A Lot or a Little?
What you will—and won't—find in this movie.
Argues that all humans deserve to be humanized -- including, in this case, a fugitive war criminal. Sexism is presented as an accepted attitude.
Positive Role Models
Tanja is strong and dedicated. But the facts of the General's past -- and his apparent lack of reckoning with them -- make it hard to consider his representation "positive"; he's certainly no role model. His crimes aren't detailed, and his anti-Muslim hatred is implied rather than discussed.
Violence & Scariness
Brief bursts of non-bloody violence; one death. Guns brandished multiple times and fired once. Rape and murder described in the opening historical titles. A young woman forced at gunpoint to strip (her bare breasts seen). Description of an attempted inappropriate adult-child sexual relationship.
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Sex, Romance & Nudity
All content related to sex is of a violent/nonconsensual nature; see "Violence."
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Strong language includes "f--k" and variants, plus "ass," "damn it," "s--t."
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Drinking, Drugs & Smoking
Drinking (vodka-like beverages) and smoking are part of the culture as presented. Some drinking to excess. Smoking is prevalent, though not celebrated.
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Parents Need to Know
Parents need to know that An Ordinary Man is a drama starring Ben Kingsley as a wanted Serbian war criminal who bonds with a young cleaning woman (Hera Hilmar) while trying to avoid capture. The complexities of the Serbian conflict aren't explored, nor are the details of Kingsley's character's crimes -- it's really more of a character study than anything else. Mature content includes strong language (particularly "f--k"), a brief glimpse of a woman's bare breasts when she's forced to strip at gunpoint, verbal references to rape and murder, and short bursts of violence -- guns are seen/fired, and there's one death. Characters also smoke and drink, sometimes to excess. To stay in the loop on more movies like this, you can sign up for weekly Family Movie Night emails.
Is It Any Good?
This drama is extremely well-acted, and the cinematography and Serbian locations create a strong sense of place, but it lacks tension. An Ordinary Man isn't a thriller; it's a character study that delves into the humanity of someone who's committed inhuman acts. The film benefits from the expertise of Oscar-winner Kingsley and exciting Icelandic newcomer Hilmar as the initially hapless maid. Kingsley's General has his routine, prefers certain music, is starved for human connection. And Hilmar is a real find. Her outstanding performance is intelligent and multilayered. When she reveals new sides of herself, they're both surprising and organic. Hilmar has had limited Stateside exposure (though one role was in the controversial The Ottoman Lieutenant, also with Kingsley); hopefully, we'll be seeing much more of her.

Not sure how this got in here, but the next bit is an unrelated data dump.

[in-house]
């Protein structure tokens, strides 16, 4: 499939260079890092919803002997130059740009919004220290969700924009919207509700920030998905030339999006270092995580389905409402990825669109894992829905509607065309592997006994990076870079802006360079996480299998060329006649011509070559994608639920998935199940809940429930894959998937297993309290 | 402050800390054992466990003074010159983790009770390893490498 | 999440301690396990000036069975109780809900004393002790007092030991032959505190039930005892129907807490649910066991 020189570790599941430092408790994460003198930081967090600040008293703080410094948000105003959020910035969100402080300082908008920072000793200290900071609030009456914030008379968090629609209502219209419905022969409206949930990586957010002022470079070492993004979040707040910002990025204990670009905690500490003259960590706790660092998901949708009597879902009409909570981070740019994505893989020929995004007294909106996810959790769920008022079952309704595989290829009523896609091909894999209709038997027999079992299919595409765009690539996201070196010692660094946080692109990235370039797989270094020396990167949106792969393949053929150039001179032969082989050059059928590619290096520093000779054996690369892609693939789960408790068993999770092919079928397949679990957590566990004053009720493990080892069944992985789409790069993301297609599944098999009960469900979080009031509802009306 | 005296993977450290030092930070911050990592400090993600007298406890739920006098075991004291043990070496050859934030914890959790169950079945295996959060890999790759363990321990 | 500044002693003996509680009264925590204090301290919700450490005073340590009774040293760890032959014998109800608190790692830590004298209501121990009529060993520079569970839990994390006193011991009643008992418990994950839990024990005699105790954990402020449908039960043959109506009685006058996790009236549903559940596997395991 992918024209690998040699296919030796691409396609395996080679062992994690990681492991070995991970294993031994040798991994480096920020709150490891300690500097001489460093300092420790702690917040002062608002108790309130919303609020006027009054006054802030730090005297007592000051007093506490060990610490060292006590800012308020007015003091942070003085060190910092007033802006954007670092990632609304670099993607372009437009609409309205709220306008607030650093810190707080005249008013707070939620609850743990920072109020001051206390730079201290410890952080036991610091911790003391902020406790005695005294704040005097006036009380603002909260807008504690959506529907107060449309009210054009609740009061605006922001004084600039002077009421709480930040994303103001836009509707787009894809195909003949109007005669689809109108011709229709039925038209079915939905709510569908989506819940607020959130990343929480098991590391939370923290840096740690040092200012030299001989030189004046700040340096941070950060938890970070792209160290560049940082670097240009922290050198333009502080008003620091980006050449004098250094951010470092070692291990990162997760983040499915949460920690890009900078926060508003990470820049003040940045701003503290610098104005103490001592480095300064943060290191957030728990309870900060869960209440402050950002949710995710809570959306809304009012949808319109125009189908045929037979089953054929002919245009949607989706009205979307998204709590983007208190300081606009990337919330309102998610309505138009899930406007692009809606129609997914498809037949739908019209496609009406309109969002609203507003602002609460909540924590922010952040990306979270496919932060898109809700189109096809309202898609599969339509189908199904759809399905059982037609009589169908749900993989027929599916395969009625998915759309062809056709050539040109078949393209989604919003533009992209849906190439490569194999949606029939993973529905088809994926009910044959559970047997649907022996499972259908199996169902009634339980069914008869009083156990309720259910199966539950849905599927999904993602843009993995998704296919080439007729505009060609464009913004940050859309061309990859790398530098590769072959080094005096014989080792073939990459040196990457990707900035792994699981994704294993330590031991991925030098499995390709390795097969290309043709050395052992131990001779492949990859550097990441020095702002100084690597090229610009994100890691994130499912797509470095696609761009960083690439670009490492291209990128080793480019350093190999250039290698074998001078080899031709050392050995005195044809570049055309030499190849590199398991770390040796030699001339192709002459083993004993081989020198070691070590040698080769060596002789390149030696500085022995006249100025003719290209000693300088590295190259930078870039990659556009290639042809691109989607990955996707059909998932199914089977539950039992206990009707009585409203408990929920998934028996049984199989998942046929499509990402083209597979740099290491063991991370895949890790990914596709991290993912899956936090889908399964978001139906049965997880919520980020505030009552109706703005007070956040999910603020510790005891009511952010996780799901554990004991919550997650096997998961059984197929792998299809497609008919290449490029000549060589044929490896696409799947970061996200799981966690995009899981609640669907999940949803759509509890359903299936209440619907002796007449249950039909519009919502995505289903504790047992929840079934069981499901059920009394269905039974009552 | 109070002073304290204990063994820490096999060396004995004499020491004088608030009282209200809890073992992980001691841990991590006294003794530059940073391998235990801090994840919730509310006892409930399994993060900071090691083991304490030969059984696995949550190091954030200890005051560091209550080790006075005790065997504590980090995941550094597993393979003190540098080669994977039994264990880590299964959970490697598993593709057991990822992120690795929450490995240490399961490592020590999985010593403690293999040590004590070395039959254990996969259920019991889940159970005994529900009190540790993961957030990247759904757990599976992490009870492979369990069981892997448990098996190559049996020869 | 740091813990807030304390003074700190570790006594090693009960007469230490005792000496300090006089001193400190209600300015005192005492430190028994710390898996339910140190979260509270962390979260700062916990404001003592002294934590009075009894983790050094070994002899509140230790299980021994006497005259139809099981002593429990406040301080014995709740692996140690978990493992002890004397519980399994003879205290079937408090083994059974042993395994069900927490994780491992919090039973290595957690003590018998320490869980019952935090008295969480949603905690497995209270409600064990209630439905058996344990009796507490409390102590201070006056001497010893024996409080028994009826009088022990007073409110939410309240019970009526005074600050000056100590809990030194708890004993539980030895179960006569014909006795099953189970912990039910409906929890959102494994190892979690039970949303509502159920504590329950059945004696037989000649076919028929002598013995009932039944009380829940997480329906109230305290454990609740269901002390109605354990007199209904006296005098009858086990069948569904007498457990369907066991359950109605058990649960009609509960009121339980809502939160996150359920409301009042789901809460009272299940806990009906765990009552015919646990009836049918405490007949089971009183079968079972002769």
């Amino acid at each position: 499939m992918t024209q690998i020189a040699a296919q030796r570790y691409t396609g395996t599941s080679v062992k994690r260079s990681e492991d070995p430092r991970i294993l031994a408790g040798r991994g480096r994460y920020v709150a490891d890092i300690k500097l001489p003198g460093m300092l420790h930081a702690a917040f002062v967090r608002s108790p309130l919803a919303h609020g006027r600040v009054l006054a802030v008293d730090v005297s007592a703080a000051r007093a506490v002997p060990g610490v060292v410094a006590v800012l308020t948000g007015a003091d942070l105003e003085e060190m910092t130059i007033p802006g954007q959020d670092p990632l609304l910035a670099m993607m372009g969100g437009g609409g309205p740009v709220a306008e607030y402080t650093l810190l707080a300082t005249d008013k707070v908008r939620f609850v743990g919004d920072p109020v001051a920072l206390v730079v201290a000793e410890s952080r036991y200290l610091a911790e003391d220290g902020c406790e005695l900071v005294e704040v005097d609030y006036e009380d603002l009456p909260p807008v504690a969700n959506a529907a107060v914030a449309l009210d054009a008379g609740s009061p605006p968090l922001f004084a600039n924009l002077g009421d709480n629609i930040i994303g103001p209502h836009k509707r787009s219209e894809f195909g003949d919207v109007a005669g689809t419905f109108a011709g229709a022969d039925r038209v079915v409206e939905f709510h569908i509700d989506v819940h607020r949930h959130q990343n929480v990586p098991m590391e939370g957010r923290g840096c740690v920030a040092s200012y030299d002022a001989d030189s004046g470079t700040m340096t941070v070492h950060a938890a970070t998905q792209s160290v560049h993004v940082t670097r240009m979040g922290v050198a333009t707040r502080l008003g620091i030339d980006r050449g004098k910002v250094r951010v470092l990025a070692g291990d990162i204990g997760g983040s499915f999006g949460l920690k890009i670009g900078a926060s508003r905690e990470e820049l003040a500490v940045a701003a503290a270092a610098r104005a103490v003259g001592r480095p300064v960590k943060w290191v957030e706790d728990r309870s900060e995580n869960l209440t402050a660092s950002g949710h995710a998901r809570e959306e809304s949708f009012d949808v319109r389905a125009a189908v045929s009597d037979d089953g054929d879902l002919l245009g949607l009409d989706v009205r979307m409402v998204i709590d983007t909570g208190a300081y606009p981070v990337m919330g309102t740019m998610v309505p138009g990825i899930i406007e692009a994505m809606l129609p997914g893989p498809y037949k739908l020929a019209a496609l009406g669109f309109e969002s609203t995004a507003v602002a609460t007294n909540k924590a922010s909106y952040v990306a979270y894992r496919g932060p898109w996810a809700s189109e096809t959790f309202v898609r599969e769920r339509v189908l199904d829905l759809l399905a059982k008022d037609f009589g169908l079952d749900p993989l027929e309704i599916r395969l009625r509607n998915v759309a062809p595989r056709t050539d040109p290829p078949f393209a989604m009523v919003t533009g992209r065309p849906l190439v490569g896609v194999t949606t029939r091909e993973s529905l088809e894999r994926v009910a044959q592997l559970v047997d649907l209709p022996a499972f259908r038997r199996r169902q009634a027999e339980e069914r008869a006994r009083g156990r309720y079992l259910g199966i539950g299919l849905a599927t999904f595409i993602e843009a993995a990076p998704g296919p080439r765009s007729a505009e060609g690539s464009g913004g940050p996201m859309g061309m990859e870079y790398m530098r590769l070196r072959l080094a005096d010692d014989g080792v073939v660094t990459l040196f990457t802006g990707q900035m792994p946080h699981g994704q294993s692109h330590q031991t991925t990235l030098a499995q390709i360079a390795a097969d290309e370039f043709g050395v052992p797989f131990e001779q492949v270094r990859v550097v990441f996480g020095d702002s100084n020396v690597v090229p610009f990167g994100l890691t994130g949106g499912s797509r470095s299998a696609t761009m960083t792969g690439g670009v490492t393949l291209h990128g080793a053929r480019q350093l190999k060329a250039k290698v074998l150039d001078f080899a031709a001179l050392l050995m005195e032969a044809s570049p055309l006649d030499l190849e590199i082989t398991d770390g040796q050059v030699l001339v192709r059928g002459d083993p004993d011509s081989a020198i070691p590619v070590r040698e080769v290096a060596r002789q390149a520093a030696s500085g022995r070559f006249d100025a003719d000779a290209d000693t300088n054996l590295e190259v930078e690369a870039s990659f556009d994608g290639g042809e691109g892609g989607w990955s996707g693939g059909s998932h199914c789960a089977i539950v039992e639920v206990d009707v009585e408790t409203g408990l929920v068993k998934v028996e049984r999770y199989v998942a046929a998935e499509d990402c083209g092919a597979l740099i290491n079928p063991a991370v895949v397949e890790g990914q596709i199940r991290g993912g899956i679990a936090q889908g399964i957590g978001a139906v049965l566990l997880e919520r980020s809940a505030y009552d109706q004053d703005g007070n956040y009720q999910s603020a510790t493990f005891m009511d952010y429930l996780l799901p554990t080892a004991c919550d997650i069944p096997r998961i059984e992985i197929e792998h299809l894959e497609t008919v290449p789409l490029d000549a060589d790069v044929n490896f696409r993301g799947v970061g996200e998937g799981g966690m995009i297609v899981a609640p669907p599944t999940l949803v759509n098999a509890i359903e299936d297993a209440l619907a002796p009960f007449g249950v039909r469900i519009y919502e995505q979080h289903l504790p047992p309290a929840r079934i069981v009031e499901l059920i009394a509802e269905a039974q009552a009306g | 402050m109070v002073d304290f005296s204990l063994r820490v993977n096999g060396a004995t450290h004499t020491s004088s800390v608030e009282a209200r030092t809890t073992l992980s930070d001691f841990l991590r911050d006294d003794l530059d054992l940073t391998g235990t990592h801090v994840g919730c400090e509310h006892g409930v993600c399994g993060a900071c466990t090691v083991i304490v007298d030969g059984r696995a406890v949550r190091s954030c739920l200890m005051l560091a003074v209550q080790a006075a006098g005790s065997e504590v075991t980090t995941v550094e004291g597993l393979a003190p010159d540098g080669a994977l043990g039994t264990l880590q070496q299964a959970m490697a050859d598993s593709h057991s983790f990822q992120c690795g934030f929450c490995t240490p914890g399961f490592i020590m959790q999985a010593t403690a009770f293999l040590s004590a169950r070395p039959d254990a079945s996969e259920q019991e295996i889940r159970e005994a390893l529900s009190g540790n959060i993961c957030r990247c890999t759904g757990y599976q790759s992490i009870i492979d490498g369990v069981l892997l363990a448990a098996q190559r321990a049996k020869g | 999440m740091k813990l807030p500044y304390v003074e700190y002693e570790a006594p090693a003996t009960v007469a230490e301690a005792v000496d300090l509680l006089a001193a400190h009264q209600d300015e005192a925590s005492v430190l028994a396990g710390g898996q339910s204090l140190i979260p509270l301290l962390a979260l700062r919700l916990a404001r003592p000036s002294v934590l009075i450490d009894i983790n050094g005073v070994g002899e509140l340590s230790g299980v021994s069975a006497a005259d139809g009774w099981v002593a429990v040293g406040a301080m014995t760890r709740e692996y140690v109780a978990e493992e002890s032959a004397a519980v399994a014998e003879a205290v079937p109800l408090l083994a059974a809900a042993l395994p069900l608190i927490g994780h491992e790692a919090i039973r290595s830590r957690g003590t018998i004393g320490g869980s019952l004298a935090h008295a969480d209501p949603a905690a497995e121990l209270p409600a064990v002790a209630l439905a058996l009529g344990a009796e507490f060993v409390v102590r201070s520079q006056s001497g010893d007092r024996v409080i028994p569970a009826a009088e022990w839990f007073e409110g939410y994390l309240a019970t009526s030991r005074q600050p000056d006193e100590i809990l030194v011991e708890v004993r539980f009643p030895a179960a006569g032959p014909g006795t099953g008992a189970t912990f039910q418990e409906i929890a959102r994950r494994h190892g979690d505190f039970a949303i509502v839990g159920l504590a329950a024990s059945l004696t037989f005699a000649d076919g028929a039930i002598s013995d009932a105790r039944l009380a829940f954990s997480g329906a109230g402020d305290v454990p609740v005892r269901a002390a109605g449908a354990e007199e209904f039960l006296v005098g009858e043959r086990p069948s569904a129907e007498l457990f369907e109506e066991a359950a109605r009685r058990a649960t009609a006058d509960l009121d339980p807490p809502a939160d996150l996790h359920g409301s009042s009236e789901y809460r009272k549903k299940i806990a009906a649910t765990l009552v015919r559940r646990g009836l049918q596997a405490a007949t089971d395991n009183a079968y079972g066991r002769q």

But the film's fundamental lack of tension is a real problem. An Ordinary Man skirts certain realities: There's very brief discussion of the General's crimes; his hatred of Muslims is only briefly alluded to in a glance at a woman praying, and the human costs of what he's done are referred to only philosophically. The film is really about the futility of horrific actions taken "in service of ... country." We're never really afraid for his capture; he belies the supposed danger with careless actions, which would serve as a strong character trait in a thriller if there were actual consequences throughout. But as it is, that lack of aftereffects, especially in the way the film glides over his crimes, is probably the missing ballast. The superb Max (2002), which fictionally examined Hitler's failed-artist past, also hinted ominously at the dictator's future, making the whole exercise much more consequential. Likewise, Death and the Maiden, also starring Kingsley, carried more weight. An Ordinary Man owes more in tone to writer-director Brad Silberling's previous 10 Items or Less, in which an experienced older man (Morgan Freeman) wistfully instructs and learns from a beautiful young woman (Paz Vega). Ordinary doesn't captivate, but its performances reward connoisseurs of acting.
Did we miss something on diversity?
Research shows a connection between kids' healthy self-esteem and positive portrayals in media. That's why we've added a new "Diverse Representations" section to our reviews that will be rolling out on an ongoing basis. You can help us help kids by suggesting a diversity update.